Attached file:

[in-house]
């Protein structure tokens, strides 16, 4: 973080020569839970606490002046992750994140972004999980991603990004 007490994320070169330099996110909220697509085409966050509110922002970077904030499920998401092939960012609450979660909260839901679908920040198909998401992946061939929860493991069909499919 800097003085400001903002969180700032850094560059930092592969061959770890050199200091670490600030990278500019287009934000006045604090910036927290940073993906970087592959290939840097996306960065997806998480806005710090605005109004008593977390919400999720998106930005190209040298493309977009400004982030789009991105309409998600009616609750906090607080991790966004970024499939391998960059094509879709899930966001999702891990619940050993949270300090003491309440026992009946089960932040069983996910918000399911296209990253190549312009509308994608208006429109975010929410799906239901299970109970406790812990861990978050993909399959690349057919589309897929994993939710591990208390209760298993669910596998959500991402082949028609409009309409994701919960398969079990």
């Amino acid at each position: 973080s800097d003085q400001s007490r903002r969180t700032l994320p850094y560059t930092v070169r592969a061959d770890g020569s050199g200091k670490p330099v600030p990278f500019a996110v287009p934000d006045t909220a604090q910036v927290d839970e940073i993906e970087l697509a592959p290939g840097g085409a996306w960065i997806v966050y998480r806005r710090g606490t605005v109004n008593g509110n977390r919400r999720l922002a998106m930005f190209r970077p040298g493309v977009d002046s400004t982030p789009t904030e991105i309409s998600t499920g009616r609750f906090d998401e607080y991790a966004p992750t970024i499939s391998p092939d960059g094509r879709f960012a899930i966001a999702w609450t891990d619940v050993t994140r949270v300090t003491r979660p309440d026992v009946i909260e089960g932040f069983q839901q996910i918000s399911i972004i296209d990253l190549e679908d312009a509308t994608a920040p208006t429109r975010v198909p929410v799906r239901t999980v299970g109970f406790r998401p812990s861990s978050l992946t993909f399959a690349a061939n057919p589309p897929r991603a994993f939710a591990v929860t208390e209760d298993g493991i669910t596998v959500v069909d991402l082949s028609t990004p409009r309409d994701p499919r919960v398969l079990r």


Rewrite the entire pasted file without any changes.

[in-house]
């Protein structure tokens, strides 16, 4: 973080020569839970606490002046992750994140972004999980991603990004 007490994320070169330099996110909220697509085409966050509110922002970077904030499920998401092939960012609450979660909260839901679908920040198909998401992946061939929860493991069909499919 800097003085400001903002969180700032850094560059930092592969061959770890050199200091670490600030990278500019287009934000006045604090910036927290940073993906970087592959290939840097996306960065997806998480806005710090605005109004008593977390919400999720998106930005190209040298493309977009400004982030789009991105309409998600009616609750906090607080991790966004970024499939391998960059094509879709899930966001999702891990619940050993949270300090003491309440026992009946089960932040069983996910918000399911296209990253190549312009509308994608208006429109975010929410799906239901299970109970406790812990861990978050993909399959690349057919589309897929994993939710591990208390209760298993669910596998959500991402082949028609409009309409994701919960398969079990």
């Amino acid at each position: 973080s800097d003085q400001s007490r903002r969180t700032l994320p850094y560059t930092v070169r592969a061959d770890g020569s050199g200091k670490p330099v600030p990278f500019a996110v287009p934000d006045t909220a604090q910036v927290d839970e940073i993906e970087l697509a592959p290939g840097g085409a996306w960065i997806v966050y998480r806005r710090g606490t605005v109004n008593g509110n977390r919400r999720l922002a998106m930005f190209r970077p040298g493309v977009d002046s400004t982030p789009t904030e991105i309409s998600t499920g009616r609750f906090d998401e607080y991790a966004p992750t970024i499939s391998p092939d960059g094509r879709f960012a899930i966001a999702w609450t891990d619940v050993t994140r949270v300090t003491r979660p309440d026992v009946i909260e089960g932040f069983q839901q996910i918000s399911i972004i296209d990253l190549e679908d312009a509308t994608a920040p208006t429109r975010v198909p929410v799906r239901t999980v299970g109970f406790r998401p812990s861990s978050l992946t993909f399959a690349a061939n057919p589309p897929r991603a994993f939710a591990v929860t208390e209760d298993g493991i669910t596998v959500v069909d991402l082949s028609t990004p409009r309409d994701p499919r919960v398969l079990r």